Living with the Truth Stranger than Fiction This Is Not About What You Think Milligan and Murphy Making Sense

Wednesday, 28 September 2016



You took the child in me in your arms
but none of his fears.

They waited a little off
knowing you wouldn't hold on forever.

It would have been nice
to have kept them waiting a little longer.

You had just as much of a claim on me
as they did.

6 August 1989
Life’s all about distraction or so it has often seemed to me, not wanting to face the reality you find yourself in. One of the most distracting things—although not a thing in itself—is novelty. We love new things, new phones, new clothes, new TV shows. Mostly they disappoint but there’s always the chance they might not. Distraction’s a means of forgetting, an inefficient one because forgetting is far harder than it seems but it does provide temporary respite and if we can arrange for some other distraction to time it so that you can transition from one to the other as seamlessly as possible you can create the illusion that whatever it is you’d like to forget—your wife, your job, the fact the car’s overdue a service—is no longer a problem that needs to be attended to. B. was a definite distraction and it took a long time for the novelty to wear off. It did and even in August 1989 I could see the writing on the wall but there was still time left. 

When we talk about addiction we generally think of substance abuse first of all, drugs or drink, but experiences can be addictive. Writing poetry is most definitely habit-forming. There’s a high that comes with it. Christ knows what chemicals our brain releases (bet you a pound to a penny it’s dopamine) but something pleasurable happens to be when I’m writing a poem, a physical reward. It doesn’t happen so much with prose but then there’s a purity and an immediacy to poetry; it’s just different. I may fiddle with a poem for weeks after it’s been drafted but by that time I’m one step removed; I’m no longer writing a poem, I’m editing one and that involves a different skill set.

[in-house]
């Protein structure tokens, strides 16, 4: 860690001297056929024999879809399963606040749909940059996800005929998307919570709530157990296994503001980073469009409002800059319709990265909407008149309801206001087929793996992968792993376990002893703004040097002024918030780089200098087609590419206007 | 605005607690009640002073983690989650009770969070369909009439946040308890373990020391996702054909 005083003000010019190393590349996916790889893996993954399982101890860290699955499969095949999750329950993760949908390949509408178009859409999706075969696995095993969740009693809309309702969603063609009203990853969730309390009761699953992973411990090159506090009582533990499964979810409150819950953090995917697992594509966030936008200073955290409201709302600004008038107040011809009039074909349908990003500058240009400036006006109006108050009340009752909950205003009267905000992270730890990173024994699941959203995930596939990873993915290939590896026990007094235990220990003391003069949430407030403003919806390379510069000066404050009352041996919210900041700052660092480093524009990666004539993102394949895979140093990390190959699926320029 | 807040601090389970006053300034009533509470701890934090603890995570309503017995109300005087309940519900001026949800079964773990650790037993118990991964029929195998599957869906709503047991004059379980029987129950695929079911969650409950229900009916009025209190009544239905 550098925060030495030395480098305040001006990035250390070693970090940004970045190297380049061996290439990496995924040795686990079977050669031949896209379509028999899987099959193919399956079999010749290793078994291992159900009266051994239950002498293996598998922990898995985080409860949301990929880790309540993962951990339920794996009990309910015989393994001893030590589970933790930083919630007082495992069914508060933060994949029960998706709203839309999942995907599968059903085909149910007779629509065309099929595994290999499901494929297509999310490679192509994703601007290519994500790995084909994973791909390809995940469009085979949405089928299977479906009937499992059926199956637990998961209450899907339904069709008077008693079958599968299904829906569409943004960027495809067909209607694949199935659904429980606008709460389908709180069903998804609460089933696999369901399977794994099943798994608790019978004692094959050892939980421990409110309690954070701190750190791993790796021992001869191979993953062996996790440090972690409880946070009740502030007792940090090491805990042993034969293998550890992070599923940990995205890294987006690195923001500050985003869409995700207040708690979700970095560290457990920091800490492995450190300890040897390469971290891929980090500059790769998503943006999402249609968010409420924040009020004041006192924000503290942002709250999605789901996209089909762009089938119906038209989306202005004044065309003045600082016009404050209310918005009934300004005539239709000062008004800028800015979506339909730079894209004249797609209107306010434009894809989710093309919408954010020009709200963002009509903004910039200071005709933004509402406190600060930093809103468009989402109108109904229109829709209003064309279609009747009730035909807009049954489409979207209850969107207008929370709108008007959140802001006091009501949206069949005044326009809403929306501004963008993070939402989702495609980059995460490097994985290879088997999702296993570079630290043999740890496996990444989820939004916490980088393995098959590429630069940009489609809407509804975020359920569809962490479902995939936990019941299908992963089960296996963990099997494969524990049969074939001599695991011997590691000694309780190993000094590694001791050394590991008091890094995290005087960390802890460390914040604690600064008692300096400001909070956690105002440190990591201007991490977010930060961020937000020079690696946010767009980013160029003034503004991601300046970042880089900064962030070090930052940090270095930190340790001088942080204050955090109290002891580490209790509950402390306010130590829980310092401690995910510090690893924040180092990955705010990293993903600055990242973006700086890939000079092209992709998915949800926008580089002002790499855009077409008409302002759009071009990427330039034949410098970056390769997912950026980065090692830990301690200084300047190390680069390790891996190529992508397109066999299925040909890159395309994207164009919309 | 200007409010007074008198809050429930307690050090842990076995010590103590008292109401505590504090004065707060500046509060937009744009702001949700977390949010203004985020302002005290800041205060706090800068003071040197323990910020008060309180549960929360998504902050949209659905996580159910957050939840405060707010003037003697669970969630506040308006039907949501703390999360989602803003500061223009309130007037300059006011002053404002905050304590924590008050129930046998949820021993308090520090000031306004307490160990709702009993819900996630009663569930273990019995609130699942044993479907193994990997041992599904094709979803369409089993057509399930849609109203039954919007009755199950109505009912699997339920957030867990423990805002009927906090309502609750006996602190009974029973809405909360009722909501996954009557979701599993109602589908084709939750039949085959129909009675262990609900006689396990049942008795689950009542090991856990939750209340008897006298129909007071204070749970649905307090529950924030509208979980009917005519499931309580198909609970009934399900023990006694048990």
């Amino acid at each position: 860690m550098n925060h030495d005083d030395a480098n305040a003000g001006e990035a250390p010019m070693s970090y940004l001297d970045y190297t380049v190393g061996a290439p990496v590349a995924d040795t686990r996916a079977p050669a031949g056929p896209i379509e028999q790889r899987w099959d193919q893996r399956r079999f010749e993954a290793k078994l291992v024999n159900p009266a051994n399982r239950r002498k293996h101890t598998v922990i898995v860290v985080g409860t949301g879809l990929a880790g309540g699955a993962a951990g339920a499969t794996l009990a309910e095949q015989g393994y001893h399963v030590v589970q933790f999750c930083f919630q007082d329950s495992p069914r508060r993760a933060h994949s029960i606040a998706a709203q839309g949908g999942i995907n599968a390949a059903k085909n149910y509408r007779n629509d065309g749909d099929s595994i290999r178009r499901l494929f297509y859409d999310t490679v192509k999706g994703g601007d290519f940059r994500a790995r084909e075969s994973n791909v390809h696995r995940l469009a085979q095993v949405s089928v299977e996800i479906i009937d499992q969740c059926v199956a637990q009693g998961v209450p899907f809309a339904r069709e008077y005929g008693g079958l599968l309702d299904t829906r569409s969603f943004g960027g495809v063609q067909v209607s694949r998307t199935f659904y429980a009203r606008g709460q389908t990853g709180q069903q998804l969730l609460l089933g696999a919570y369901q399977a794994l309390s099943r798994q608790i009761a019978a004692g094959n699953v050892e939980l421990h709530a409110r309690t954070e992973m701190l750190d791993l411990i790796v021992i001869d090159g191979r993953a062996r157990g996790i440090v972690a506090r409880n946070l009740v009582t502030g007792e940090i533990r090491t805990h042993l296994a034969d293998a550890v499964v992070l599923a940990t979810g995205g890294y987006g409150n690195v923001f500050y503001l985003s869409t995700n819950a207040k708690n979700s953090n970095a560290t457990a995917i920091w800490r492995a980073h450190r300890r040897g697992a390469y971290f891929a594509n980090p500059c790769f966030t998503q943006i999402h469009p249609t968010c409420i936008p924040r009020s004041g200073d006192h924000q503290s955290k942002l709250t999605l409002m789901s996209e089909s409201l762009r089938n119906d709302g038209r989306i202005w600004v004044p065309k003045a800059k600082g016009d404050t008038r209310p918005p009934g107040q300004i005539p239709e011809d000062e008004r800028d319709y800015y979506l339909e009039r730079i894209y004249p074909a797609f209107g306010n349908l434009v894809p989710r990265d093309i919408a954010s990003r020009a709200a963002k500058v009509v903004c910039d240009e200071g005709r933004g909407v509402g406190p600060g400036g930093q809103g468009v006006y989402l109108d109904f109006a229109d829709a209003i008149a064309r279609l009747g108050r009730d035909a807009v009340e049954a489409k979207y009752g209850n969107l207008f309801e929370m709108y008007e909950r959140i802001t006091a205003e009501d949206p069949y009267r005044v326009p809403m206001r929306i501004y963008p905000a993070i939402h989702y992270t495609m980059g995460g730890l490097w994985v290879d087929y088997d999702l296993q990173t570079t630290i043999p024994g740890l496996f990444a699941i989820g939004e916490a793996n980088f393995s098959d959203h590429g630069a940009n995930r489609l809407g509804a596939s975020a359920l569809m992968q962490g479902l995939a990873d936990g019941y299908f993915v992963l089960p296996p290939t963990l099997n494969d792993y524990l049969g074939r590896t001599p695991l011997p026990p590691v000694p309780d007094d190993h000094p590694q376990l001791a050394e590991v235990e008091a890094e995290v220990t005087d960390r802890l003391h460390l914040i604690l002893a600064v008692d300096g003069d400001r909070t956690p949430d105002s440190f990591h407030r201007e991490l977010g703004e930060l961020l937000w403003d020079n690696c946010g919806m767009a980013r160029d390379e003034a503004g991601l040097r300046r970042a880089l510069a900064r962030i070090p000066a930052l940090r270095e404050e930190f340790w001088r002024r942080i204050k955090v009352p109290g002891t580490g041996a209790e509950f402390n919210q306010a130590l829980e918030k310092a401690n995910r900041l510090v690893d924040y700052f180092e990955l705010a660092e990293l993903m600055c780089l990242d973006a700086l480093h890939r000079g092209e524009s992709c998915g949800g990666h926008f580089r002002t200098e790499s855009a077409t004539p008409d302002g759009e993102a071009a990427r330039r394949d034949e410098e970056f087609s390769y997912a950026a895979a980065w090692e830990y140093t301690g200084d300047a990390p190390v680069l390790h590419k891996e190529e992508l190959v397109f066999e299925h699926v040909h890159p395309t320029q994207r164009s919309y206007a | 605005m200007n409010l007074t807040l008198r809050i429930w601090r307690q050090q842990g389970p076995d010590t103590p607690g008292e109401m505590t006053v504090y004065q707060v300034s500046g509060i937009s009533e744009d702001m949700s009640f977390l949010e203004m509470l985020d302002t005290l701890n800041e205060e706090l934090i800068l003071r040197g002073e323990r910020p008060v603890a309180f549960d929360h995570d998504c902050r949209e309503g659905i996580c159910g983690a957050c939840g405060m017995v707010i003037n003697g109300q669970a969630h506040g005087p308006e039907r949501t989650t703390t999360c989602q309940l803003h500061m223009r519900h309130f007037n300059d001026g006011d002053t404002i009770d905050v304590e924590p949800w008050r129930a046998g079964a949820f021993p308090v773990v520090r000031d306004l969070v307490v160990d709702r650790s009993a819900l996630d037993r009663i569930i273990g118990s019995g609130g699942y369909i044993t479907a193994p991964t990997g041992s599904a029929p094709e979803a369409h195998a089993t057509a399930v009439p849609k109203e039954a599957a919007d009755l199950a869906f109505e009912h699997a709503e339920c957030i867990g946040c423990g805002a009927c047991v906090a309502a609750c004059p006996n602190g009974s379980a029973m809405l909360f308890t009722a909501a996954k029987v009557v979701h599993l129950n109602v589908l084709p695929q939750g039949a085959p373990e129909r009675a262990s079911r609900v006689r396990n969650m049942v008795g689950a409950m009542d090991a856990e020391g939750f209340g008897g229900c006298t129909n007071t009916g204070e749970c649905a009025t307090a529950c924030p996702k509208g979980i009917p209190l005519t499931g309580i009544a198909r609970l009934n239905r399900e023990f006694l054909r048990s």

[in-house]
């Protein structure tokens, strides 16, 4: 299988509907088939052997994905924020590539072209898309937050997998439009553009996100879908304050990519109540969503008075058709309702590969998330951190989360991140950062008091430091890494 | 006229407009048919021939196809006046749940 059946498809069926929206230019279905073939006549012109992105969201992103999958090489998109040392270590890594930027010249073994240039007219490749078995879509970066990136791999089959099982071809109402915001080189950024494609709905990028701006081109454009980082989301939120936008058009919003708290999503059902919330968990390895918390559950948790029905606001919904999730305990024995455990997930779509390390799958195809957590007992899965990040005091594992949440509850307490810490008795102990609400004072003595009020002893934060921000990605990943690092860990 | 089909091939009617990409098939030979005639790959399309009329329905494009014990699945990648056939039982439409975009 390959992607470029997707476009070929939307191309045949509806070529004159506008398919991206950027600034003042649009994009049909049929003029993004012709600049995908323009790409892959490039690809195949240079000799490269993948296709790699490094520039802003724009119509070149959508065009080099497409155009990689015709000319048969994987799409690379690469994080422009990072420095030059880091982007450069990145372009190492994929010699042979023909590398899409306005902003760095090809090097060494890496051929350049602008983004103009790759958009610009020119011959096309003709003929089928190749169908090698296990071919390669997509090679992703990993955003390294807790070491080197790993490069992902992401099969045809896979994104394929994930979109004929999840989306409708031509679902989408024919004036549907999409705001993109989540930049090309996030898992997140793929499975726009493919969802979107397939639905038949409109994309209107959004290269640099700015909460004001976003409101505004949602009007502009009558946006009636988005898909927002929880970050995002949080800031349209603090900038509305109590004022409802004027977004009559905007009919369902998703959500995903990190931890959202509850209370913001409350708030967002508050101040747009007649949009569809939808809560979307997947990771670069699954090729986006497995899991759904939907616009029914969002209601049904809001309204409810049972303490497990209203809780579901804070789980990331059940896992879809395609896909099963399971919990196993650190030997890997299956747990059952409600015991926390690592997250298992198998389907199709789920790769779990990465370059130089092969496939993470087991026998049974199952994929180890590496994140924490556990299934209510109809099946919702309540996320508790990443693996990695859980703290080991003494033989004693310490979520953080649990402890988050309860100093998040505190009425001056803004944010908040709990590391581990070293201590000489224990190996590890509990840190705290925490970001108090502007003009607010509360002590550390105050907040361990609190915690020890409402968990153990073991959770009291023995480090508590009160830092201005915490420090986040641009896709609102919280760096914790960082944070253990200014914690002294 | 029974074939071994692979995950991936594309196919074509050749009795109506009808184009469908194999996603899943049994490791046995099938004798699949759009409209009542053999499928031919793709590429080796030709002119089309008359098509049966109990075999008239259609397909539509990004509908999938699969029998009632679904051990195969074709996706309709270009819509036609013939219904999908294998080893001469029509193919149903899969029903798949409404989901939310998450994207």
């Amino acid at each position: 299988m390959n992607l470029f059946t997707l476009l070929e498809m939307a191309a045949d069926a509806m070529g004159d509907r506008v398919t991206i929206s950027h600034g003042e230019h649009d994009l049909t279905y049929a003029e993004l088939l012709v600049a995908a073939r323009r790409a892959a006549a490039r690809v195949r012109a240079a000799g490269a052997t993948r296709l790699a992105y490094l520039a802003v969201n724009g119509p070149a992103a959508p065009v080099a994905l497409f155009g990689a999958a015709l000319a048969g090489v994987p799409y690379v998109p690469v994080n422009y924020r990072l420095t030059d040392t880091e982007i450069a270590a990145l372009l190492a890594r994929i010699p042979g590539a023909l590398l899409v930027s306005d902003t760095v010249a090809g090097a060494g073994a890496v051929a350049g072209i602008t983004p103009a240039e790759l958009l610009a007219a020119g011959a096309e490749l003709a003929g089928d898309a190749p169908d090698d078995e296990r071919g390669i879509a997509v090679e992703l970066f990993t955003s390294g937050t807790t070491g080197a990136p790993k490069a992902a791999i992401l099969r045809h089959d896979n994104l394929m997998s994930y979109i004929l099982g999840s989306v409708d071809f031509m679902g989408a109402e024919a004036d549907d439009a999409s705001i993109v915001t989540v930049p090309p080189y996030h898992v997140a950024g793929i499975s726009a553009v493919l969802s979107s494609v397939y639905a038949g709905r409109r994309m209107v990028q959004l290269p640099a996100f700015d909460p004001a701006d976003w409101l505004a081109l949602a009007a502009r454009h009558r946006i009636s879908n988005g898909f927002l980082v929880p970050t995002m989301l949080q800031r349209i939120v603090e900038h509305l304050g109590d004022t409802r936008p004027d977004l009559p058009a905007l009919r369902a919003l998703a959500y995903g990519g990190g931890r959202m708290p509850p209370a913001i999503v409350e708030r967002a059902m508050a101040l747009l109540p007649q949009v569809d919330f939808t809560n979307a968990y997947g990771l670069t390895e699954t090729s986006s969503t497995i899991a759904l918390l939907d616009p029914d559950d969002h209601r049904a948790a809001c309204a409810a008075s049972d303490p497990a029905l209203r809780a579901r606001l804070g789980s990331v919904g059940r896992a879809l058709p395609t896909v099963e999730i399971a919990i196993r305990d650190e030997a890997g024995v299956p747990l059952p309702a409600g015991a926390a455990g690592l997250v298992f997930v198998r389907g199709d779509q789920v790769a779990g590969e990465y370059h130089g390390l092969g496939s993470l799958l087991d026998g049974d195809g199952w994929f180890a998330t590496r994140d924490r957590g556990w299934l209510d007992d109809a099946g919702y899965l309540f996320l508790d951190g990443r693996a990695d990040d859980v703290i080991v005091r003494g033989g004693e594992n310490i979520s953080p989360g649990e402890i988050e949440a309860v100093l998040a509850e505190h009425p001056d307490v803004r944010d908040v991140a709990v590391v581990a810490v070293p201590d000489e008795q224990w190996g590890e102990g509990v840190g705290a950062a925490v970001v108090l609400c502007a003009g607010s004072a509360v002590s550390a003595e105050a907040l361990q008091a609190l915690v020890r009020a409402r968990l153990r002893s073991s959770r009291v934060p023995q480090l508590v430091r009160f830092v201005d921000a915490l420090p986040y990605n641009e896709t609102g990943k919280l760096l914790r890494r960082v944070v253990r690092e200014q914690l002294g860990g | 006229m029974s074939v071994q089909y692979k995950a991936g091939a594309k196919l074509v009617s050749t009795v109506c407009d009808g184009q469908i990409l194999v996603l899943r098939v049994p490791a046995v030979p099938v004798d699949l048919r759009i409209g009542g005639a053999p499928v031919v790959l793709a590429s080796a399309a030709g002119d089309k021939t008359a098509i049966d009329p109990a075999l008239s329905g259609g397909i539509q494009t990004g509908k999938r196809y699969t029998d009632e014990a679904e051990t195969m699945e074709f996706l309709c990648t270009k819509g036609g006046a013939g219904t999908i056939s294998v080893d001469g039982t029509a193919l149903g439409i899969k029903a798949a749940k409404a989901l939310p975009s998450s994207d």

Not everything distracts me. Actually very few things do and it’s amazing how much I’m oblivious to. There’re a couple of ornaments hanging from the curtain rail behind me—a moon and a star—and I remember asking Carrie a wee while back how long they’d been there. Months! I think of (for want of a better word) inspiration in terms of sympathetic resonance which Wikipedia defines as “a harmonic phenomenon wherein a formerly passive string or vibratory body responds to external vibrations to which it has a harmonic likeness. The classic example is demonstrated with two similar tuning-forks of which one is mounted on a wooden box. If the other one is struck and then placed on the box, then muted, the un-struck mounted fork will be heard.” When I was around B. she touched me without touching me and the poems just kept appearing. Decorative moons and stars it seems do nothing for me.

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